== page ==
Saturday, December 4, 2010

The Lilac Festival... In Hiding.

17th May, 2008 - After the previous day's adventures, we had decided to take L-kun into the city for a bit of a sight-seeing trip... first things first - we went to Tankukikoji (which I've blogged about before). This is a great little under-cover shopping street (or what we'd call a covered mall... as compared to an Mall in the USA which is more like our shopping centres).

It's most probably a place to go if you live in Sapporo, as compared to a place you'd go expecting to find a tourist bargain. The one exception is the excellent Don Quijote (or Donki for short... which I've also blogged about in Osaka) that's a great place to buy all sorts of knick-knacks - from the cheap and nasty, to the downright weird.
Google StreetView: Don Quijote (or Donki) in Tanukikoji... first store on left. coming up from stairs from the subway.
The main reason, however, to come into the city was to visit the Lilac Festival. In fact this was the 50th Anniversary of the Lilac Festival (in 2008), and you might imagine that this was going to a big thing. As I've already mentioned, Lilac is the semi-official symbol of Sapporo (outside snow flakes that is), so you'd kind of expect the Lilac festival to be impressive.

The focal point is the central park strip known as Odori Kouen (or Odori Koen if you're lazy as most of us are). There are supposedly 400 Lilac trees in the park... but where are they? We looked, and looked, and looked... 
Looking up Odori Koen towards Sapporo Tower...

Hold on... could that be?... I  believe Elvis has entered the building (again), and apparently during the Lilac Festival he hands out free Lilac seeds. No seriously. They hand out free seeds. Clearly they see this festival through a longer-view lens. Or perhaps they think that this would be getting the crowds to roll in?

It's a little odd - most other flower based festivals are based on the actual blooming time (and hence are different each year). The Lilac Festival is set by the calendar however. Whether the Lilac are blooming or not.

I don't want to rain on Sapporo's parade (or it's flower festival), but I can say that at the very least - be aware that the Lilac Festival is temperamental... but more honestly, don't go there expecting to be over-awed with the visual splendour of it all. Unless of course Lilacs are the one thing that get you up in the morning...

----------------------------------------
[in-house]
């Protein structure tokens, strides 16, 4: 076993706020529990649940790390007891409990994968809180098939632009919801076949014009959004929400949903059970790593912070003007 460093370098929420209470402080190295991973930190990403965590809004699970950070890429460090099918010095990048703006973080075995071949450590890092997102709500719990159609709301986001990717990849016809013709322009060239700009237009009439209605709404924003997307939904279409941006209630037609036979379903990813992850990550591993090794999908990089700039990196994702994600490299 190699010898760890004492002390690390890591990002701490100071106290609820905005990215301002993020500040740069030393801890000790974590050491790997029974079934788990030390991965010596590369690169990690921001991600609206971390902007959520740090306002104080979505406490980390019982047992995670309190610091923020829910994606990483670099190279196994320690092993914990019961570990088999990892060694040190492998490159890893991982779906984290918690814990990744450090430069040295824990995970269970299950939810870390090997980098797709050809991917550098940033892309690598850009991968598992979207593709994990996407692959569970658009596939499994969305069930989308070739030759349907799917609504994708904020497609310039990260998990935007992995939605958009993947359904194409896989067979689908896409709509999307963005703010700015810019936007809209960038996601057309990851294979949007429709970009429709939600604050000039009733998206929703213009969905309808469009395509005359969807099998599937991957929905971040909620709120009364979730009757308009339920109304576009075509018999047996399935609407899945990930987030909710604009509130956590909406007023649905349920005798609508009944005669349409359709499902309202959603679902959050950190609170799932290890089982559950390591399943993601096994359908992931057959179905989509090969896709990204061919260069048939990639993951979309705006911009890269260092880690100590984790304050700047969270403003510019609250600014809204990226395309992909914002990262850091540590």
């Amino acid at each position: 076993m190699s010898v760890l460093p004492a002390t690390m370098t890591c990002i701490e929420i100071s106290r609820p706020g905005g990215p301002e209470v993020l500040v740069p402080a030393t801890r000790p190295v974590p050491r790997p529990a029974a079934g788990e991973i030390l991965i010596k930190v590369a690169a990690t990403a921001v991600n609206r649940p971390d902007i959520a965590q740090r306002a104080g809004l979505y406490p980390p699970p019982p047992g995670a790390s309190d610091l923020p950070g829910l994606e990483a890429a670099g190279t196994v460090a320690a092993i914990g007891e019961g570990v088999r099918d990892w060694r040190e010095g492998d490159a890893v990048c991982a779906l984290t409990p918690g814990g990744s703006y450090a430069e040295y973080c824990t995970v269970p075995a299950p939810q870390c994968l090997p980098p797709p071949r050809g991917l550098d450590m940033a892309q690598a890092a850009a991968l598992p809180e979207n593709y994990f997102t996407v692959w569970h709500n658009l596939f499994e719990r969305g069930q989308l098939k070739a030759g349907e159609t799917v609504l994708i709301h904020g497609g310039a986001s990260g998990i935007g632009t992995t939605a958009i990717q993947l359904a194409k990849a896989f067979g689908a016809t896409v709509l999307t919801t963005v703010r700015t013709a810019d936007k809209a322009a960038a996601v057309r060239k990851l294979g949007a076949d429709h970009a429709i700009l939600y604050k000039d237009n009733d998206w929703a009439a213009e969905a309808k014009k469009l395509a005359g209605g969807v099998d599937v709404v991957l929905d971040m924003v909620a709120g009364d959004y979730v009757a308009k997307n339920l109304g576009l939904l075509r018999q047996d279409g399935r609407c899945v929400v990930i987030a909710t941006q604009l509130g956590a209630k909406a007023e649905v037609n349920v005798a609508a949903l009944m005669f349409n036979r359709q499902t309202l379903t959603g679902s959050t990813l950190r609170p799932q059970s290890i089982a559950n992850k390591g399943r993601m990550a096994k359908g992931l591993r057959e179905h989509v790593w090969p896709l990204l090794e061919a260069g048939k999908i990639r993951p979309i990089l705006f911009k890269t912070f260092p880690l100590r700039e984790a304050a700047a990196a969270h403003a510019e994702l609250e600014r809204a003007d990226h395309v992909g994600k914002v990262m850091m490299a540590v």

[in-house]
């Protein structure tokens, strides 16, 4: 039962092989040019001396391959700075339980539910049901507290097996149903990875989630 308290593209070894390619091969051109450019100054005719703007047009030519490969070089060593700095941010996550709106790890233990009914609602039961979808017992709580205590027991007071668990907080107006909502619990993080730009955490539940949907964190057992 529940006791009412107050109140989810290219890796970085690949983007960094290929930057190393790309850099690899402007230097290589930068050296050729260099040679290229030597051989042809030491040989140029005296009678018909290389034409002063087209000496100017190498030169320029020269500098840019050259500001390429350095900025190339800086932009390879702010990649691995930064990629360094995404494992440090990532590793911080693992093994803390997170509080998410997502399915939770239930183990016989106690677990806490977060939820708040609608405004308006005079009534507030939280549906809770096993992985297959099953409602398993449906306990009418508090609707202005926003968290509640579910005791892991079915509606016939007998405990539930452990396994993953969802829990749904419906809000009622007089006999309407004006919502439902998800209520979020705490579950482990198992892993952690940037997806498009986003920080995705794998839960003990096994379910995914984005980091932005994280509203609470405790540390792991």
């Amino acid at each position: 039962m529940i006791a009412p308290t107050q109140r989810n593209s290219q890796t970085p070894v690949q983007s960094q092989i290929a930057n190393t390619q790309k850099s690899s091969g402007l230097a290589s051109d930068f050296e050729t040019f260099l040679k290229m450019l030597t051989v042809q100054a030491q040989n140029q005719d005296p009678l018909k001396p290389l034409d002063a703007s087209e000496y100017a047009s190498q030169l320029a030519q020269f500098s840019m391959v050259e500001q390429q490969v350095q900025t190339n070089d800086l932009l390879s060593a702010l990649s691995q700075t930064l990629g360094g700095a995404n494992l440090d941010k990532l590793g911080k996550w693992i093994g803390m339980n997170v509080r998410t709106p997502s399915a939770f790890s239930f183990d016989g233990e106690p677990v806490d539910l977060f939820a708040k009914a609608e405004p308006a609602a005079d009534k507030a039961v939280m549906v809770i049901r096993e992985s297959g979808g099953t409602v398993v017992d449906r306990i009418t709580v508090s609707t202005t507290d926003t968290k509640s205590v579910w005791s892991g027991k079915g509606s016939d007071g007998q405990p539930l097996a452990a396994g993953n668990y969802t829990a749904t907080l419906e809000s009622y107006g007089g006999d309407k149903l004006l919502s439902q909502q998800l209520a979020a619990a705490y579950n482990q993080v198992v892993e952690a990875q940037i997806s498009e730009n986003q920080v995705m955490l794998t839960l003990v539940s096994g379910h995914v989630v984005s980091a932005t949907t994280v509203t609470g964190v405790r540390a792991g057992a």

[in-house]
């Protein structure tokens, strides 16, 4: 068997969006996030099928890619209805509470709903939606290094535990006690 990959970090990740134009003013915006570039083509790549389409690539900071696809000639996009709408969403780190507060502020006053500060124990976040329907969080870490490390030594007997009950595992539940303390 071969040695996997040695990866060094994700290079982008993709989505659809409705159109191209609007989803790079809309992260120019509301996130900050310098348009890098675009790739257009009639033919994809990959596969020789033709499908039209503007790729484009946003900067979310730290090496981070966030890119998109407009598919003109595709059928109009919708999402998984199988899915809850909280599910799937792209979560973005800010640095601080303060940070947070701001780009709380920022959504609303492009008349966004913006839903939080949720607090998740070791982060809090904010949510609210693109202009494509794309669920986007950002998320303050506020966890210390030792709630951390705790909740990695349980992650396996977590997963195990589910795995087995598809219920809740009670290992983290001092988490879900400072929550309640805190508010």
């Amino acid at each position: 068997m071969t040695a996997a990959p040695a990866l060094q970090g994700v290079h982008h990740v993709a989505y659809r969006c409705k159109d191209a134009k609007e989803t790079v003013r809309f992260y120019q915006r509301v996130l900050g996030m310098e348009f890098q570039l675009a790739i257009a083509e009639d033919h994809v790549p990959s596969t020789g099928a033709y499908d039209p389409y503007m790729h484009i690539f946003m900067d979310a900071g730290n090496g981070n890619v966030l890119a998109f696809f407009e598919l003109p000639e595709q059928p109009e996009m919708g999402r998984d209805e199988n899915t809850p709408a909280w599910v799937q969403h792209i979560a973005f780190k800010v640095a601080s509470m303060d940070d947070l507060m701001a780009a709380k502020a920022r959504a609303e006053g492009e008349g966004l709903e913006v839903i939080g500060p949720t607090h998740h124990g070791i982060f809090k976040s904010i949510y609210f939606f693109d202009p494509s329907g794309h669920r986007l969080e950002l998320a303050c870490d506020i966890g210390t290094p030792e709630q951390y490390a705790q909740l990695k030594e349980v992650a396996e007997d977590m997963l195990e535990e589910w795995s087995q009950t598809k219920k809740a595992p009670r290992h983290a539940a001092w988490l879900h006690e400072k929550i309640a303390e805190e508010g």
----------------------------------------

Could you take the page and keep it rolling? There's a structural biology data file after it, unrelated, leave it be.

On returning from our day out, we had a nice relaxing evening. As you can see, the Prune Extract that I mentioned in the last post appears to have done the trick. No bruises, no long lasting issues. We also discovered that L-kun had (un-correlated, we believe, to the prune extract) taken up being obsessed with cleaning up rubbish (or gomi in Japanese). This looked soooo promising... imagine it... a child that could clean the entire house without having to lift a finger... 

Fools. What were we thinking!

The reality is... every brief moment of pure joy can suddenly be un-done by a momentary lapse, a mis-spoke word, or in this case, wanting your son to go to bed.

There are some baby cries that will tear your heart out as a parent... and there are those that border on the ridiculous. Now what were you crying about L-kun? The reality is that toddlers know all to well the art of escalation. "Oh... you think you can take me on, Mr Big Man... well, trying these lungs out for size.... and then let's talk about when an appropriate bed-time is..."

And if all else fails, just increase volume and ideally frequency (with corresponding eye-water and quivering lip) until either parents give in, or permanent damage to hearing occurs. Teething tends, of course, to lend some additional vigour to the exercise.

Apparently - whilst Prune Extract might be good for bruises, it isn't that effective for tantrums... although next time we should have tried ingesting it (we should eat some that is, not L-kun).

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